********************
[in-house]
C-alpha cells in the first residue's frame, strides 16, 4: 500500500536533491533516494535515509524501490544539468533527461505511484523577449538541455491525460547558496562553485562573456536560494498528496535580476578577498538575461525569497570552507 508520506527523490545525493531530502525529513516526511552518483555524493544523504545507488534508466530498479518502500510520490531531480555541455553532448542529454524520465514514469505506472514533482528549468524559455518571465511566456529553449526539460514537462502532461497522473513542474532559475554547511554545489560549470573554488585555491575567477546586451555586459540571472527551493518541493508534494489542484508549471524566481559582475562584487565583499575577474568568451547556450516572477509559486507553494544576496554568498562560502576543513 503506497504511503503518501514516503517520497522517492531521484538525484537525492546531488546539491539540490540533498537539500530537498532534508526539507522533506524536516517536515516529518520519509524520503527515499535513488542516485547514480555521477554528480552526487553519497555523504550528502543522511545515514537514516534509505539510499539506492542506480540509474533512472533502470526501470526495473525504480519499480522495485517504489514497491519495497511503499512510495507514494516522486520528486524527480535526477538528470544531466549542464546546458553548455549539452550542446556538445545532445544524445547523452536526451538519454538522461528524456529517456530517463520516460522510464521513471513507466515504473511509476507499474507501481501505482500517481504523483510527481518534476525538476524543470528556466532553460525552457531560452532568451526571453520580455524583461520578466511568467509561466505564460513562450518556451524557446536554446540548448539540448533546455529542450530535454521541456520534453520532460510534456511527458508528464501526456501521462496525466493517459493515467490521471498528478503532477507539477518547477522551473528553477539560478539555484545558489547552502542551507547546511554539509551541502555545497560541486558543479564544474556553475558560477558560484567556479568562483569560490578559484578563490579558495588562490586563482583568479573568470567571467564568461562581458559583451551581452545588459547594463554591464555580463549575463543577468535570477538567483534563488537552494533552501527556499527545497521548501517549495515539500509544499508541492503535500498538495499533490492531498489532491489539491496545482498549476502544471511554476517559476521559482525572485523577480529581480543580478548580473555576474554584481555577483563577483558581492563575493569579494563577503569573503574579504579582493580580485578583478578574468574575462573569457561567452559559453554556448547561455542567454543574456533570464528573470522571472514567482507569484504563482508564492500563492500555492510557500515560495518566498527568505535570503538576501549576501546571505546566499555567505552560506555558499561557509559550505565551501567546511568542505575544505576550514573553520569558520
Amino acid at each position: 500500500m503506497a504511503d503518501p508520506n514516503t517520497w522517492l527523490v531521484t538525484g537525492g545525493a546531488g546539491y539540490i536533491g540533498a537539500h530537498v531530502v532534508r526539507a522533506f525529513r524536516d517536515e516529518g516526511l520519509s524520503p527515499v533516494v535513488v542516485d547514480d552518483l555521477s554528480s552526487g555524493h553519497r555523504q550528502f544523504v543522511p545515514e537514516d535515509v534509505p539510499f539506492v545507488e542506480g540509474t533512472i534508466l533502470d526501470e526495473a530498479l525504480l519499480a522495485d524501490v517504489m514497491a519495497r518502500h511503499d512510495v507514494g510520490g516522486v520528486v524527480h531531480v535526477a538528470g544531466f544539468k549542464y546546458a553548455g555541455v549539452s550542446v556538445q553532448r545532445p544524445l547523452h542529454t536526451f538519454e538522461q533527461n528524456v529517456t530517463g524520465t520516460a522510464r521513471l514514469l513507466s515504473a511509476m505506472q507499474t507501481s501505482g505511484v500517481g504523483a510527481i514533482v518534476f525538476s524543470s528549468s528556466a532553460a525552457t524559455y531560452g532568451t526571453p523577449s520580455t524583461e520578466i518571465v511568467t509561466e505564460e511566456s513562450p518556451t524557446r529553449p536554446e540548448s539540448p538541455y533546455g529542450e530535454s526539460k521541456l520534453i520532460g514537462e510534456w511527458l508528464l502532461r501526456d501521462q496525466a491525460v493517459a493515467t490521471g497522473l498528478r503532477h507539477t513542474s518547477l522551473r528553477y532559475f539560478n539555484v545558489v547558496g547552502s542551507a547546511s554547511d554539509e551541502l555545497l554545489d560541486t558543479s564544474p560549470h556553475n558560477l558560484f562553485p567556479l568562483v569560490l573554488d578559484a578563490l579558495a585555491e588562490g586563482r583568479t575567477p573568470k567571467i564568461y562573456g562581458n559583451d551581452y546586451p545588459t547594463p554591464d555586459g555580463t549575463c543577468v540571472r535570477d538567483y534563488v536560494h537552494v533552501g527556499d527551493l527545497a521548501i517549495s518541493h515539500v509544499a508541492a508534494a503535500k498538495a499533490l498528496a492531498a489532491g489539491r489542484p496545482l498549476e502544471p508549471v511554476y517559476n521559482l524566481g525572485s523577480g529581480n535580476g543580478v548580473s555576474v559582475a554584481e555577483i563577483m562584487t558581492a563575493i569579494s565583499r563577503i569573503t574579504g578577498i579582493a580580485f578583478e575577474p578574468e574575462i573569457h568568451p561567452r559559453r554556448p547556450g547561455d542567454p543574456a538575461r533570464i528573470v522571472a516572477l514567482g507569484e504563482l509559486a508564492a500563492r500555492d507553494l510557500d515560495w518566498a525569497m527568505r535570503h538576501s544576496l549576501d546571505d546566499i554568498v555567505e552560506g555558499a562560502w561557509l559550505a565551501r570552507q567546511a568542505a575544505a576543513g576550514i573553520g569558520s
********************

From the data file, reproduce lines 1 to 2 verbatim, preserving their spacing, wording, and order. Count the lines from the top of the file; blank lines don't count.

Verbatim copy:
[in-house]
C-alpha cells in the first residue's frame, strides 16, 4: 500500500536533491533516494535515509524501490544539468533527461505511484523577449538541455491525460547558496562553485562573456536560494498528496535580476578577498538575461525569497570552507 508520506527523490545525493531530502525529513516526511552518483555524493544523504545507488534508466530498479518502500510520490531531480555541455553532448542529454524520465514514469505506472514533482528549468524559455518571465511566456529553449526539460514537462502532461497522473513542474532559475554547511554545489560549470573554488585555491575567477546586451555586459540571472527551493518541493508534494489542484508549471524566481559582475562584487565583499575577474568568451547556450516572477509559486507553494544576496554568498562560502576543513 503506497504511503503518501514516503517520497522517492531521484538525484537525492546531488546539491539540490540533498537539500530537498532534508526539507522533506524536516517536515516529518520519509524520503527515499535513488542516485547514480555521477554528480552526487553519497555523504550528502543522511545515514537514516534509505539510499539506492542506480540509474533512472533502470526501470526495473525504480519499480522495485517504489514497491519495497511503499512510495507514494516522486520528486524527480535526477538528470544531466549542464546546458553548455549539452550542446556538445545532445544524445547523452536526451538519454538522461528524456529517456530517463520516460522510464521513471513507466515504473511509476507499474507501481501505482500517481504523483510527481518534476525538476524543470528556466532553460525552457531560452532568451526571453520580455524583461520578466511568467509561466505564460513562450518556451524557446536554446540548448539540448533546455529542450530535454521541456520534453520532460510534456511527458508528464501526456501521462496525466493517459493515467490521471498528478503532477507539477518547477522551473528553477539560478539555484545558489547552502542551507547546511554539509551541502555545497560541486558543479564544474556553475558560477558560484567556479568562483569560490578559484578563490579558495588562490586563482583568479573568470567571467564568461562581458559583451551581452545588459547594463554591464555580463549575463543577468535570477538567483534563488537552494533552501527556499527545497521548501517549495515539500509544499508541492503535500498538495499533490492531498489532491489539491496545482498549476502544471511554476517559476521559482525572485523577480529581480543580478548580473555576474554584481555577483563577483558581492563575493569579494563577503569573503574579504579582493580580485578583478578574468574575462573569457561567452559559453554556448547561455542567454543574456533570464528573470522571472514567482507569484504563482508564492500563492500555492510557500515560495518566498527568505535570503538576501549576501546571505546566499555567505552560506555558499561557509559550505565551501567546511568542505575544505576550514573553520569558520